The historically black Sigma Gamma Rho sorority’s Harrisburg, Pa., chapter had adopted a section of Interstate 83 near the Susquehanna River. And on Saturday, Harrell and other sisters grabbed bags, gloves and blue and gold T-shirts and went out to do some service for their community. After a quick selfie in front of the Adopt-a-Highway sign stenciled with the sorority’s name, they had filled several bags.
Then they saw the state trooper, lights flashing, pull up behind one of their parked cars.
“What’s going on?” the trooper asked, according to a recounting of the incident posted by Harrell and shared on social media. “Are y’all fighting?”
The officer said he had received reports of black women fighting on the side of the highway, Harrell said.
“No, sir,” Harrell told him. “We are cleaning the highway.”
To emphasize their point, the women held up their garbage bags and pointed to the highway sign that had been the centerpiece of their selfie moments ago — not to mention the sorority insignia on their shirts.
It was not enough. The trooper said he had never seen people cleaning this particular section of highway and wanted to see ID.
And just like that, Harrell said, they were the latest people to have their innocuous activity viewed through criminal-tinted glasses — all because they happen to be black.
Or, as fellow Sigma Gamma Rho sorority member Britni Danielle wrote on Twitter: “Add ‘performing community service while Black’ to the list of things that make you suspicious.”
“Performing community service” would be another eye-rollingly bizarre entry into the list of things that have put black people under the suspicious gaze of neighbors, colleagues and police — some cases so absurd they would be funny if they were not soul-suckingly demoralizing and potentially deadly.
The nation is embroiled in a debate about the disparate treatment of black people in public spaces after police were called on two men waiting for another at a Philadelphia Starbucks and a woman who got into a dispute with workers at an Alabama Waffle House over plastic-ware.
In her post, Harrell said she had filed a formal complaint.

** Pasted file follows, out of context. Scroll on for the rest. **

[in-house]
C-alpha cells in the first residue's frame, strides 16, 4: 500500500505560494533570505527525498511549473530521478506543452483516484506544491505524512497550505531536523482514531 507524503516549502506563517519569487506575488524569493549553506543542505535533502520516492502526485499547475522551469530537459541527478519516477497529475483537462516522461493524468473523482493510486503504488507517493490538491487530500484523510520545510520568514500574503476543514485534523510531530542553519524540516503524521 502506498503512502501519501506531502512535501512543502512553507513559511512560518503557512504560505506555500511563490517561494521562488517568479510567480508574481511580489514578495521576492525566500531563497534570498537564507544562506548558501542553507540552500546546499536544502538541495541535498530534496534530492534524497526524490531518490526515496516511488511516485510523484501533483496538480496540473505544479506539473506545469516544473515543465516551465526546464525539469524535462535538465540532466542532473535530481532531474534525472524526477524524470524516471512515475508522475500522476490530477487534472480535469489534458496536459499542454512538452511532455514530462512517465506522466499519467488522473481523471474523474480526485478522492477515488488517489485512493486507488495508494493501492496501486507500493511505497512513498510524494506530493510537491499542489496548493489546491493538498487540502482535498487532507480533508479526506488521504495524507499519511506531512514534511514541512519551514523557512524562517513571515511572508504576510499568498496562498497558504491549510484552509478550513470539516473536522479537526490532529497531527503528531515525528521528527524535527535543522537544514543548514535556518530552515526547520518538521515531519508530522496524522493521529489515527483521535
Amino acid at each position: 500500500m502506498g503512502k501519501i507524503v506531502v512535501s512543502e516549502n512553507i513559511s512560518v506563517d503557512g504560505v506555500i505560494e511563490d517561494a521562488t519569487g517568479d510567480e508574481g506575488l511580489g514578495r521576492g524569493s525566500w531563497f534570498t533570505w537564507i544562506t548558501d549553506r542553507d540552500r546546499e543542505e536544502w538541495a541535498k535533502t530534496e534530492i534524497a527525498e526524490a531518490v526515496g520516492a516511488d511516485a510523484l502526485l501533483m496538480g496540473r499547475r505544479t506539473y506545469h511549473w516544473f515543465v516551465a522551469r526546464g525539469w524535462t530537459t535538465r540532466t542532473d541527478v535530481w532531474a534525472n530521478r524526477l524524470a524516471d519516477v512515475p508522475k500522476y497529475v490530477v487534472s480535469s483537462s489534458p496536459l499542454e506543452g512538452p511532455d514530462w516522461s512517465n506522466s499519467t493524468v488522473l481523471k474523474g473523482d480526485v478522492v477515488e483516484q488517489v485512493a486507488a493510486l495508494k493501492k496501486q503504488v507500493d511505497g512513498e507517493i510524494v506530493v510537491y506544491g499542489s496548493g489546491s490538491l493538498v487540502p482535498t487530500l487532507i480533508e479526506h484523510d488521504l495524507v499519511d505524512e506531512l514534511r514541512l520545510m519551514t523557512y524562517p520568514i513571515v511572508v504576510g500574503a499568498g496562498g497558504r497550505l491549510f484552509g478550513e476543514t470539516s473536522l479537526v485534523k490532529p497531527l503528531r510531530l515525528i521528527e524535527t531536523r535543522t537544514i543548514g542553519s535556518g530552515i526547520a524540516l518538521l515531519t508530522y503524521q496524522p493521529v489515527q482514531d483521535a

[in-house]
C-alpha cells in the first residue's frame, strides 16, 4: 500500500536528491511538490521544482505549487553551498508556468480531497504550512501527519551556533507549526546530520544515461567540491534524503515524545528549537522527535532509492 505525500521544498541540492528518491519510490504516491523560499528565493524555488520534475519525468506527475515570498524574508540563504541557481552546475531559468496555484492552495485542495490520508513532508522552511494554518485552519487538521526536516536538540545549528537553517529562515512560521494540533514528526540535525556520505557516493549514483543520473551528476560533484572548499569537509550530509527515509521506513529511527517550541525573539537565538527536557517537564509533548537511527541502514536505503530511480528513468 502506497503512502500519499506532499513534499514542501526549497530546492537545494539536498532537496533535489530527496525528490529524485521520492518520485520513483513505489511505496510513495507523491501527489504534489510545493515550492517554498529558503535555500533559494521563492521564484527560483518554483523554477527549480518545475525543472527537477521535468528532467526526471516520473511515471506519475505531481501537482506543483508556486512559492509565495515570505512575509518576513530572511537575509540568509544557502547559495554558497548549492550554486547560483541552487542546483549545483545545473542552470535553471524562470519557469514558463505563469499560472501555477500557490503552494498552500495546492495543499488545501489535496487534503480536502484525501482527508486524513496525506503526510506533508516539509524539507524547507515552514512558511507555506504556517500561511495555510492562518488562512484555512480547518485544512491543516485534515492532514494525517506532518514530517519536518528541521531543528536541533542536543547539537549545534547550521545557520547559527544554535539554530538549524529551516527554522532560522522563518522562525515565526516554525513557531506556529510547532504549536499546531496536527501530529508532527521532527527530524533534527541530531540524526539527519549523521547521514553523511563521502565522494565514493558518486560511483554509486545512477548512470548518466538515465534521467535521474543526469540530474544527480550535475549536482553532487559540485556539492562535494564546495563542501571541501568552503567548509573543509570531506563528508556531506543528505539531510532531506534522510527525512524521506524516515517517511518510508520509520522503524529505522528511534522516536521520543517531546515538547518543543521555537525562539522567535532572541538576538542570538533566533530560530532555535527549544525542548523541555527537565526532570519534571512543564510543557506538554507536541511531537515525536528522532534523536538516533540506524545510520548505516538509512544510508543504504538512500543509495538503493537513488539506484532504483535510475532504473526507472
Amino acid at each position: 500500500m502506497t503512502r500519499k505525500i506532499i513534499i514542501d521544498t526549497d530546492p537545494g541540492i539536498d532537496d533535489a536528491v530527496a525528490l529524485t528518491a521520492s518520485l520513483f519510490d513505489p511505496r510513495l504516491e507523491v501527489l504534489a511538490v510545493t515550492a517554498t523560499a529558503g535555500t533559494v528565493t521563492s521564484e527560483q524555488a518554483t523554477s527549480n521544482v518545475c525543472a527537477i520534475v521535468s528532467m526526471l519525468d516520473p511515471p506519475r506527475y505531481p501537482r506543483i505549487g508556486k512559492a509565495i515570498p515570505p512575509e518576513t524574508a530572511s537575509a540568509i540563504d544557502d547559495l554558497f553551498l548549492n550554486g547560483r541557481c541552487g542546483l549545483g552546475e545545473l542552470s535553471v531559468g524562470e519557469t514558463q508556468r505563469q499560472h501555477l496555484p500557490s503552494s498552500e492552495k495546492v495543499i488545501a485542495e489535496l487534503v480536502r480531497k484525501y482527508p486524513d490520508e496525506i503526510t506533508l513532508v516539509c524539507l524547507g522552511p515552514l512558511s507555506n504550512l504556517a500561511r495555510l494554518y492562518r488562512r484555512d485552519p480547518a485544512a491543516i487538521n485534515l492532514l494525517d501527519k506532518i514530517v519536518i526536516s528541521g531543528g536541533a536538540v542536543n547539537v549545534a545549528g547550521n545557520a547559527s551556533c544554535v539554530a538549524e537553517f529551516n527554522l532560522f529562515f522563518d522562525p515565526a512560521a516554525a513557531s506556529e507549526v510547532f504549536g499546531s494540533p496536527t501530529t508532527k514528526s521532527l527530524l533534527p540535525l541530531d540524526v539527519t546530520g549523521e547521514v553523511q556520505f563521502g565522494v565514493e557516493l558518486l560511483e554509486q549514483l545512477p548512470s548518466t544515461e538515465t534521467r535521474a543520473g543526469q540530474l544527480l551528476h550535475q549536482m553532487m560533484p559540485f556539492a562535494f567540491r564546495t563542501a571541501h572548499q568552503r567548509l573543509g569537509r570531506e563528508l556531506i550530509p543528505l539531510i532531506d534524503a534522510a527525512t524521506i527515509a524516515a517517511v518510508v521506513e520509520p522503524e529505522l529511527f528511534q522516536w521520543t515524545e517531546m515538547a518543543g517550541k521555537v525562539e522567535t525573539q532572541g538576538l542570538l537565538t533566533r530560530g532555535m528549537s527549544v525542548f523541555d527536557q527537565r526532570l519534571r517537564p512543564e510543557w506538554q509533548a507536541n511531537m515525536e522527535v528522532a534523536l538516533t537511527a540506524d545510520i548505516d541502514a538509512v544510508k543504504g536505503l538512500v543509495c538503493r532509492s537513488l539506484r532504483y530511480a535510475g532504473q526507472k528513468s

Sigma Gamma Rho Sorority had gotten word of the incident and demanded an apology.
“We ask that the Pennsylvania State Highway Patrol immediately issue a public apology to the members of the sorority questioned, have a renewed commitment to becoming a part of the community they police through diversity and town hall meetings,” the statement said.
In a statement emailed to The Washington Post on Tuesday, the Pennsylvania State Police did not respond to the issues of race brought up by Harrell and her sorority. The statement said the trooper stopped “in response to a call regarding pedestrians along the highway” and that it is “common practice for troopers to assist pedestrians along busy highways such as I-83, to ensure their safety as well as the safety of other drivers in the area.”
Ryan Tarkowski, a spokesman for the Pennsylvania State Police said, the incident “does not appear to have been initiated by a call from [a] member of the public.” He said the trooper asked the women for identification so that he could document who he spoke with.
Drivers routinely call police when they see people on the side of the highway, Tarkowski said.
The agency did not provide details about the interaction between the trooper and the sorority members on the side of the road. It’s unclear if there was a police report, and the agency did not identify the trooper involved.
It was also unclear if the police agency intended to issue an apology.
The agency did however, comment on the volunteers’ Saturday morning service.
“The State Police did not intend to inconvenience the volunteers, who had every right to be there,” the statement said.
“And we commend them for their efforts to help beautify Pennsylvania’s highways.”